[Webinar] Corporate Transparency Act's Impact on Real Estate: Reporting Companies; Exemptions; Beneficial Ownership Reporting

June 17th, 1:00 pm - 2:30 pm EDT
June 17th, 2024
1:00 PM - 2:30 PM EDT
$ 347.00

An encore presentation with Live Q&A.

A 90-minute premium CLE video webinar with interactive Q&A

This CLE webinar will examine the Corporate Transparency Act (CTA), effective Jan. 1, 2024, and its impact on real estate entities and transactions, including who is considered a "reporting company" subject to new beneficial ownership information (BOI) reporting requirements and whether an exemption applies. The panel will also discuss certain state laws that impose similar reporting requirements as the CTA. Finally, the panel will describe best practices for real estate counsel to assist their clients with preparing for the CTA's implementation and ongoing compliance.


Beginning Jan. 1, 2024, the CTA requires certain U.S. and foreign entities defined as "reporting companies" to report certain identifying information about themselves, their beneficial owners, and company applicants to FinCEN (the U.S. Dept. of the Treasury's Financial Crimes Enforcement Network) within a certain prescribed time period.

The CTA will likely impose a heavy burden on real estate businesses. Real estate is commonly owned by a special purpose entity (SPE) and ownership of the SPE is usually structured through a chain of additional entities. All of these may be considered reporting companies subject to the CTA's requirements unless they meet an exemption.

The CTA also adds a new layer of reporting requirements for lenders in real estate transactions who will need to reassess their AML protocols and real estate investors who will need to comply with the reporting requirements for their investment vehicles. Due diligence will become more complex.

Failure to comply with the new reporting requirements will result in serious civil and criminal penalties.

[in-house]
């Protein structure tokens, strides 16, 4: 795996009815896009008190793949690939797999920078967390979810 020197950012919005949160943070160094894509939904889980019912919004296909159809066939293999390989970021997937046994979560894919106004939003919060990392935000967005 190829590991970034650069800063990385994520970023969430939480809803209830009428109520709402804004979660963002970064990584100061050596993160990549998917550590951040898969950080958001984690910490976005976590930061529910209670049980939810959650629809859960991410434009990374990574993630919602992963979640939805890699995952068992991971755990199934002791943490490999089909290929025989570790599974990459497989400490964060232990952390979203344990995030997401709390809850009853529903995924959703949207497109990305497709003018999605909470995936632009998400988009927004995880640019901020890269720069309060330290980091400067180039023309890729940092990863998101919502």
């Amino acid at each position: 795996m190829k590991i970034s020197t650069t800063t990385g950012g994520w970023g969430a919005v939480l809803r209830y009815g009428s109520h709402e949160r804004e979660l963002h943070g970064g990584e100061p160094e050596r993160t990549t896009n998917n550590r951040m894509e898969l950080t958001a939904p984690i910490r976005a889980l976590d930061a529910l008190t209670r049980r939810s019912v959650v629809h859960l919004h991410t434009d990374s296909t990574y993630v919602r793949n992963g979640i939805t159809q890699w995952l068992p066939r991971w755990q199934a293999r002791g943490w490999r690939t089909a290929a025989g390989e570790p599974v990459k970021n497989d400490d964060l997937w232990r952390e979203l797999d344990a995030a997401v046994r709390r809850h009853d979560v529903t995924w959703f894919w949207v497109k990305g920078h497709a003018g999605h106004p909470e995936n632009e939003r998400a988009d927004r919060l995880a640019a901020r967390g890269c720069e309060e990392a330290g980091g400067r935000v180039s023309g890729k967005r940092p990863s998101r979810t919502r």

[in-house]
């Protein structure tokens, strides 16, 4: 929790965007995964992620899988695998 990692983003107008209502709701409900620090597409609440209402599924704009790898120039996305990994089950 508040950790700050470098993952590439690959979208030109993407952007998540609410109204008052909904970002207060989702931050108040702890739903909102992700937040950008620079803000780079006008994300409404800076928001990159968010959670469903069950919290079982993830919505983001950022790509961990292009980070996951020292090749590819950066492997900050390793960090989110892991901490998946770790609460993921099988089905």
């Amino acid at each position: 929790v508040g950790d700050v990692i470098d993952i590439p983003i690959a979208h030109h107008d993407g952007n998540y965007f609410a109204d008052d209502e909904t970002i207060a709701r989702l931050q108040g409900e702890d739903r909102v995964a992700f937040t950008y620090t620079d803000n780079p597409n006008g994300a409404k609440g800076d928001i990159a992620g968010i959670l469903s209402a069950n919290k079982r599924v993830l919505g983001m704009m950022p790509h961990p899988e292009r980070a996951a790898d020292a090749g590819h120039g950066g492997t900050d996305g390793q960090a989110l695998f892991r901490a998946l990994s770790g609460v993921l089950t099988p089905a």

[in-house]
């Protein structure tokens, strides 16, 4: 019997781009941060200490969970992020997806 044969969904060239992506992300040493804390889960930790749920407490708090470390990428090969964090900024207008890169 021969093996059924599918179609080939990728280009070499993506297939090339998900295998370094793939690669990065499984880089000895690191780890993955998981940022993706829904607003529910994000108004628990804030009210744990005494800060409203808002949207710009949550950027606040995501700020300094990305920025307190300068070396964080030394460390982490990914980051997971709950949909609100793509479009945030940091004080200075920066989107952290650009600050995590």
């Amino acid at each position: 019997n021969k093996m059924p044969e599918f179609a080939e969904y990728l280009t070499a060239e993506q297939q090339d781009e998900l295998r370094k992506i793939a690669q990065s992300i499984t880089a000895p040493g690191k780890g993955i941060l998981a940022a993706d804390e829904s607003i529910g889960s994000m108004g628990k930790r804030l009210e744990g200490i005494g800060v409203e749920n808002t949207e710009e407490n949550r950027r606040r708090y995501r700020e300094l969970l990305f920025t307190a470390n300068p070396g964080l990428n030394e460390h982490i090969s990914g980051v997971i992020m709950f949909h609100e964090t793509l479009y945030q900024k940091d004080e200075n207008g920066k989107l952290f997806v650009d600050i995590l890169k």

In addition to the CTA, real estate counsel should be aware of applicable state-level reporting requirements. Most notably, New York and Pennsylvania have enacted or are enacting laws with similar reporting requirements as the CTA and a California bill is under consideration.

Listen as our expert panel discusses the CTA's impact on real estate entities and transactions and how to determine whether exemptions apply. The panel will also address state laws with similar reporting requirements of which counsel should be aware. The panel will further describe best practices for compliance.


  1. CTA overview
    1. Reporting company
    2. Beneficial ownership
    3. Company applicants
    4. Reporting requirements
    5. CTA exemptions
    6. BOI storage and access
  2. Impact on real estate entities
    1. SPEs
    2. Pooled investment vehicles
    3. Others
  3. Effect on real estate transactions
    1. Lenders' AML protocols
    2. Due diligence for investors/buyers
  4. Status of noteworthy state transparency laws
    1. NY
    2. PA
    3. CA
  5. Best practices for compliance


The panel will review these and other important considerations:

  • Which real estate entities will likely be most affected by the CTA's implementation and why?
  • What exemptions may apply?
  • How will the CTA's reporting requirements affect real estate transactions for lenders and investors/buyers?
  • How will BOI be stored and who will have access to the information?
  • What state laws should real estate counsel be aware of that have similar reporting requirements as the CTA?

An encore presentation featuring Live Q&A.

Gaunt, Kevin

Kevin Gaunt
Hunton Andrews Kurth

Mr. Gaunt helps clients with white collar defense, government and internal investigations, and regulatory enforcement. He advises on complex compliance and sanctions issues and has a knack for matters involving data management and technology. Mr. Gaunt represents clients in a range of industries in matters involving national security and international trade matters such as economic sanctions and Office of Foreign Assets Control regulations, export control compliance, and the Foreign Agents Registration Act. He also advises clients on other white collar issues relating to financial crime, anti-money laundering, anti-bribery / anti-corruption and the FCPA, and government contracting fraud. He regularly provides compliance guidance to financial institutions and other clients related to closely scrutinized sectors such as the cannabis/marijuana industry, cryptocurrency markets, and fintech providers.

Weiner, Andrew

Andrew J. Weiner
Pillsbury Winthrop Shaw Pittman

Mr. Weiner’s practice is global in scope, with a significant and sustained concentration on transactions in the New York metropolitan area. Since 1976, Mr. Weiner has represented domestic and foreign clients in equity and debt transactions, the creation of real estate funds and joint ventures, and transactions involving distressed real estate. His practice has had a significant concentration in the hospitality and real estate investment trust (REIT) sectors, and in leasing. Mr. Weiner’s clients have included funds, family offices, institutional lenders, universities, non-U.S. investors and New York City developers.




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  • Ongoing guidance

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